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Posts Tagged ‘international law’

Kristof on Human Trafficking

November 17th, 2011 No comments

Nicholas Kristof has another column about the awful reality of human trafficking. (Reader discretion advised.)

So for those of you doubtful that “modern slavery” really is an issue for the new international agenda, think of Srey Pov—and multiply her by millions. If what such girls experience isn’t slavery, that word has no meaning. It’s time for a 21st-century abolitionist movement in the U.S. and around the world.

I agree. I don’t know how to solve that problem, but I like the work that Gary Haugen is doing at International Justice Mission. If you’re looking for an unconventional Christmas present, or a charity to support before the year-end, consider them.

(Via Alex Tabarrok at Marginal Revolution, who sadly concurs with that “millions” factor in Kristof’s article.)

Just War: the ACID test

May 18th, 2011 No comments

A few weeks ago, U.S. special forces carried out a raid into Abottabad, Pakistan, in the course of which, the terrorist leader Osama bin Laden was killed. Earlier this spring, the U.S., as part of NATO, began military operations in support of Libyan rebels. These two events, along with our ongoing operations in Iraq and Afghanistan, raise the question: can a war be justified, and, if so, under what circumstances?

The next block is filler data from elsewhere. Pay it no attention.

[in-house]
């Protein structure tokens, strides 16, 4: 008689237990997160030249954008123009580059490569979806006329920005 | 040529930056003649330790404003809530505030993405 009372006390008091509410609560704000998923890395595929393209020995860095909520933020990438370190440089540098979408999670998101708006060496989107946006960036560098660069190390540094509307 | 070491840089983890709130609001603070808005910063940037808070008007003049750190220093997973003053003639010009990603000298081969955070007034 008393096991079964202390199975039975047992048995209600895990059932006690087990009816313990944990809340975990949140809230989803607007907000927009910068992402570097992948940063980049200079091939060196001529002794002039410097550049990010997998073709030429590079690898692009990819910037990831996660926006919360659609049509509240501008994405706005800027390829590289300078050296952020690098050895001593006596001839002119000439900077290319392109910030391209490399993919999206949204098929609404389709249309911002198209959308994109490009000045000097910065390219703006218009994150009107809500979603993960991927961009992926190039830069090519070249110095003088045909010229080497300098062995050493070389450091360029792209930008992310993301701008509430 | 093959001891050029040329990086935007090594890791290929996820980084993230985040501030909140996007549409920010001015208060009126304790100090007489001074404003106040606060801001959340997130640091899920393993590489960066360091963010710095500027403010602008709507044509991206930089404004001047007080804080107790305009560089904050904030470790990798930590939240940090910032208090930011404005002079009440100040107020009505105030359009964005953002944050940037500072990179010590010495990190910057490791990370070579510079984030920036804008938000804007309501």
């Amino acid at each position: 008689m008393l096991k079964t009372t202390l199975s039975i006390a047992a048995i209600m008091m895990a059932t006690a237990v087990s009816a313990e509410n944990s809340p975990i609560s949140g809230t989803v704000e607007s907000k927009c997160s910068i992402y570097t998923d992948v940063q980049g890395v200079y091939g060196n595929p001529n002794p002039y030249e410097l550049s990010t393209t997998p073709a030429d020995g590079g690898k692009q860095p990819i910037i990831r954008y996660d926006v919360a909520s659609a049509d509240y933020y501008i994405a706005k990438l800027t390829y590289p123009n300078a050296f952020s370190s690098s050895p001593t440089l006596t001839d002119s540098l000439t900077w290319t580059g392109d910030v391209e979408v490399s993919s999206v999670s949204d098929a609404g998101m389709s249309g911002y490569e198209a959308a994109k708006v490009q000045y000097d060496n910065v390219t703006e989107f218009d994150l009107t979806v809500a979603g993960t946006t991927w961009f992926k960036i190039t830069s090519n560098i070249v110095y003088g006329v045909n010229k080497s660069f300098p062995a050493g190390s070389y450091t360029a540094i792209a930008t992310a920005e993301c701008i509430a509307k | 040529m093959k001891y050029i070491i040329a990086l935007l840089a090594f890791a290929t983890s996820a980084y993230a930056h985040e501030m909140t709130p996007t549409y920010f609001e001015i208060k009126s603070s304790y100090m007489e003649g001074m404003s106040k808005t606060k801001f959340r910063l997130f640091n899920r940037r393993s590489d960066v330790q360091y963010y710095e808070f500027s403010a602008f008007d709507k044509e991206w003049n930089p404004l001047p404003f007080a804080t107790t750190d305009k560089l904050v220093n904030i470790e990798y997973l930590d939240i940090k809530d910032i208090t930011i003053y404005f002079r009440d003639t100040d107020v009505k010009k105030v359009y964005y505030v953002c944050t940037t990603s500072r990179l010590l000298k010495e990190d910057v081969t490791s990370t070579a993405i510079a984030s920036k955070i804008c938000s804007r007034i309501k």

Thoughtful and decent Christians have argued both sides of this question for centuries. Whole denominations, such as Quakers and Mennonites, have historically said “no,” on the basis of Jesus’ statement of blessing on peacemakers in Matthew 5:9 and other scriptures.

Other Christians have said that war can sometimes be justified, if it meets certain criteria. This doctrine of Just War provides a number of tests which I remember as the “ACID” test: Read more…